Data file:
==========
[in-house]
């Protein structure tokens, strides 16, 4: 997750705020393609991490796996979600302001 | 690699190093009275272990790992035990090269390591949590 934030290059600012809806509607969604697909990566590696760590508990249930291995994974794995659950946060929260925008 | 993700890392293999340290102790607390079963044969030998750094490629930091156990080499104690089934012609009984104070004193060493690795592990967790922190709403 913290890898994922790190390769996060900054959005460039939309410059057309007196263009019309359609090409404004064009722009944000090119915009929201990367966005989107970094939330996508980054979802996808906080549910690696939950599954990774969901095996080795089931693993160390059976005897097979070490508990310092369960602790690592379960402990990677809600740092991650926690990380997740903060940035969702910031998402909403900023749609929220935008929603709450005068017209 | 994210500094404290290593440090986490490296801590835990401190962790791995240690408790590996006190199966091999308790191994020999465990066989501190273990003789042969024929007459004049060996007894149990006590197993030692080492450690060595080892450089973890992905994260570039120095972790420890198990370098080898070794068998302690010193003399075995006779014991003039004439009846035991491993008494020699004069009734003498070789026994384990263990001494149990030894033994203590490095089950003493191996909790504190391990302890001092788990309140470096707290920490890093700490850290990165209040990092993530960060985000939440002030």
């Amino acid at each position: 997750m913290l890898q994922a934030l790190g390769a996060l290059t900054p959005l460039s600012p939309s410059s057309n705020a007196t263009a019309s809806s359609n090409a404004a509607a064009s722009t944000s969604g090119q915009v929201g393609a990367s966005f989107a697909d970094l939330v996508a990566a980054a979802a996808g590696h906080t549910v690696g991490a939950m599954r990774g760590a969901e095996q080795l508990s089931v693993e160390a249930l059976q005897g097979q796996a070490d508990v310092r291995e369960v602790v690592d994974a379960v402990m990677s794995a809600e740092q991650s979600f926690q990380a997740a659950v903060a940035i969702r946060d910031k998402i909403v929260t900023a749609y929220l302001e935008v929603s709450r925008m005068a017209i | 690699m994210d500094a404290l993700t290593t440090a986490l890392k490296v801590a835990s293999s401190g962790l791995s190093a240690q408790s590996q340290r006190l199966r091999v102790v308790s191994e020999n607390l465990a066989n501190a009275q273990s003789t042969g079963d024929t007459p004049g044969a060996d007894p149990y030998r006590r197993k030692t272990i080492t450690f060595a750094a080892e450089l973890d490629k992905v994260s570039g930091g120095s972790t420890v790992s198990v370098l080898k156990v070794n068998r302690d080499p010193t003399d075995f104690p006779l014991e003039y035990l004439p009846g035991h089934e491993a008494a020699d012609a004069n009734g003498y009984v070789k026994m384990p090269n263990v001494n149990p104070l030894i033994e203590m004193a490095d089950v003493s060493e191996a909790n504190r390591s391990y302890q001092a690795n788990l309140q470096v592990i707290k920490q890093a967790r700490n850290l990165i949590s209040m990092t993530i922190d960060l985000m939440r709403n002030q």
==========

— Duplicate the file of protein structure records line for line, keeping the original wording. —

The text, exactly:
[in-house]
């Protein structure tokens, strides 16, 4: 997750705020393609991490796996979600302001 | 690699190093009275272990790992035990090269390591949590 934030290059600012809806509607969604697909990566590696760590508990249930291995994974794995659950946060929260925008 | 993700890392293999340290102790607390079963044969030998750094490629930091156990080499104690089934012609009984104070004193060493690795592990967790922190709403 913290890898994922790190390769996060900054959005460039939309410059057309007196263009019309359609090409404004064009722009944000090119915009929201990367966005989107970094939330996508980054979802996808906080549910690696939950599954990774969901095996080795089931693993160390059976005897097979070490508990310092369960602790690592379960402990990677809600740092991650926690990380997740903060940035969702910031998402909403900023749609929220935008929603709450005068017209 | 994210500094404290290593440090986490490296801590835990401190962790791995240690408790590996006190199966091999308790191994020999465990066989501190273990003789042969024929007459004049060996007894149990006590197993030692080492450690060595080892450089973890992905994260570039120095972790420890198990370098080898070794068998302690010193003399075995006779014991003039004439009846035991491993008494020699004069009734003498070789026994384990263990001494149990030894033994203590490095089950003493191996909790504190391990302890001092788990309140470096707290920490890093700490850290990165209040990092993530960060985000939440002030």
């Amino acid at each position: 997750m913290l890898q994922a934030l790190g390769a996060l290059t900054p959005l460039s600012p939309s410059s057309n705020a007196t263009a019309s809806s359609n090409a404004a509607a064009s722009t944000s969604g090119q915009v929201g393609a990367s966005f989107a697909d970094l939330v996508a990566a980054a979802a996808g590696h906080t549910v690696g991490a939950m599954r990774g760590a969901e095996q080795l508990s089931v693993e160390a249930l059976q005897g097979q796996a070490d508990v310092r291995e369960v602790v690592d994974a379960v402990m990677s794995a809600e740092q991650s979600f926690q990380a997740a659950v903060a940035i969702r946060d910031k998402i909403v929260t900023a749609y929220l302001e935008v929603s709450r925008m005068a017209i | 690699m994210d500094a404290l993700t290593t440090a986490l890392k490296v801590a835990s293999s401190g962790l791995s190093a240690q408790s590996q340290r006190l199966r091999v102790v308790s191994e020999n607390l465990a066989n501190a009275q273990s003789t042969g079963d024929t007459p004049g044969a060996d007894p149990y030998r006590r197993k030692t272990i080492t450690f060595a750094a080892e450089l973890d490629k992905v994260s570039g930091g120095s972790t420890v790992s198990v370098l080898k156990v070794n068998r302690d080499p010193t003399d075995f104690p006779l014991e003039y035990l004439p009846g035991h089934e491993a008494a020699d012609a004069n009734g003498y009984v070789k026994m384990p090269n263990v001494n149990p104070l030894i033994e203590m004193a490095d089950v003493s060493e191996a909790n504190r390591s391990y302890q001092a690795n788990l309140q470096v592990i707290k920490q890093a967790r700490n850290l990165i949590s209040m990092t993530i922190d960060l985000m939440r709403n002030q």